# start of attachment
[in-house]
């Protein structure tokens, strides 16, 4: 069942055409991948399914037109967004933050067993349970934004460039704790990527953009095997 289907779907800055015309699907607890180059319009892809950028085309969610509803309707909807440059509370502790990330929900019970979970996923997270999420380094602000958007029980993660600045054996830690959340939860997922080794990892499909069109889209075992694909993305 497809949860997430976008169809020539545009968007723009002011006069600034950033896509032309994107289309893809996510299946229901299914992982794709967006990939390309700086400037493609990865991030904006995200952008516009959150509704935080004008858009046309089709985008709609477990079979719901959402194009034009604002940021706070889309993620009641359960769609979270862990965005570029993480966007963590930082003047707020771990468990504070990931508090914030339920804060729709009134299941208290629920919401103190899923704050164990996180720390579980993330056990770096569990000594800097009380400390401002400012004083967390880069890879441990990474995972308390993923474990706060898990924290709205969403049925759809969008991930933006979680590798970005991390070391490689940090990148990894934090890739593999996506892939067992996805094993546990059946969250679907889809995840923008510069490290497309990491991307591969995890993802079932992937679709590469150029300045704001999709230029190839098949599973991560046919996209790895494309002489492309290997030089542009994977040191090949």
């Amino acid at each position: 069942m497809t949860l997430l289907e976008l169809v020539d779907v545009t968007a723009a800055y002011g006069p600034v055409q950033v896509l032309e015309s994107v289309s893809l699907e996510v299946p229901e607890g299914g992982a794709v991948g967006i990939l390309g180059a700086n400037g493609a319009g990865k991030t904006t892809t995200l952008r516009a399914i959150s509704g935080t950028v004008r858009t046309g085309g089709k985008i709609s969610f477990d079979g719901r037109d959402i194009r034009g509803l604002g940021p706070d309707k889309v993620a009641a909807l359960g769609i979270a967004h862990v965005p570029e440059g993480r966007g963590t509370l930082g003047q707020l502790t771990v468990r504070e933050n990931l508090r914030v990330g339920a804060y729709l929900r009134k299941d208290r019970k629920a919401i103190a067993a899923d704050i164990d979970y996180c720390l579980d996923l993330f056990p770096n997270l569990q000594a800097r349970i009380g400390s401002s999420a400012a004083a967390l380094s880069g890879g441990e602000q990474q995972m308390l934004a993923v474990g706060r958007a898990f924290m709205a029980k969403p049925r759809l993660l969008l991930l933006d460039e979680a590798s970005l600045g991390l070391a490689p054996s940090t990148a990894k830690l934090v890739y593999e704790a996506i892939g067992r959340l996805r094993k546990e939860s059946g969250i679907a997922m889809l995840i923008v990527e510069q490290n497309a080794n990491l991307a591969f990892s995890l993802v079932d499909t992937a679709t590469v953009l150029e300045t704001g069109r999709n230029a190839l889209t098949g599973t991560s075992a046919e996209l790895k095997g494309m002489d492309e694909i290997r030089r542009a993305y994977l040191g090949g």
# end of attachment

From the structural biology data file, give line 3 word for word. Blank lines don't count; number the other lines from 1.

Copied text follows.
């Amino acid at each position: 069942m497809t949860l997430l289907e976008l169809v020539d779907v545009t968007a723009a800055y002011g006069p600034v055409q950033v896509l032309e015309s994107v289309s893809l699907e996510v299946p229901e607890g299914g992982a794709v991948g967006i990939l390309g180059a700086n400037g493609a319009g990865k991030t904006t892809t995200l952008r516009a399914i959150s509704g935080t950028v004008r858009t046309g085309g089709k985008i709609s969610f477990d079979g719901r037109d959402i194009r034009g509803l604002g940021p706070d309707k889309v993620a009641a909807l359960g769609i979270a967004h862990v965005p570029e440059g993480r966007g963590t509370l930082g003047q707020l502790t771990v468990r504070e933050n990931l508090r914030v990330g339920a804060y729709l929900r009134k299941d208290r019970k629920a919401i103190a067993a899923d704050i164990d979970y996180c720390l579980d996923l993330f056990p770096n997270l569990q000594a800097r349970i009380g400390s401002s999420a400012a004083a967390l380094s880069g890879g441990e602000q990474q995972m308390l934004a993923v474990g706060r958007a898990f924290m709205a029980k969403p049925r759809l993660l969008l991930l933006d460039e979680a590798s970005l600045g991390l070391a490689p054996s940090t990148a990894k830690l934090v890739y593999e704790a996506i892939g067992r959340l996805r094993k546990e939860s059946g969250i679907a997922m889809l995840i923008v990527e510069q490290n497309a080794n990491l991307a591969f990892s995890l993802v079932d499909t992937a679709t590469v953009l150029e300045t704001g069109r999709n230029a190839l889209t098949g599973t991560s075992a046919e996209l790895k095997g494309m002489d492309e694909i290997r030089r542009a993305y994977l040191g090949g």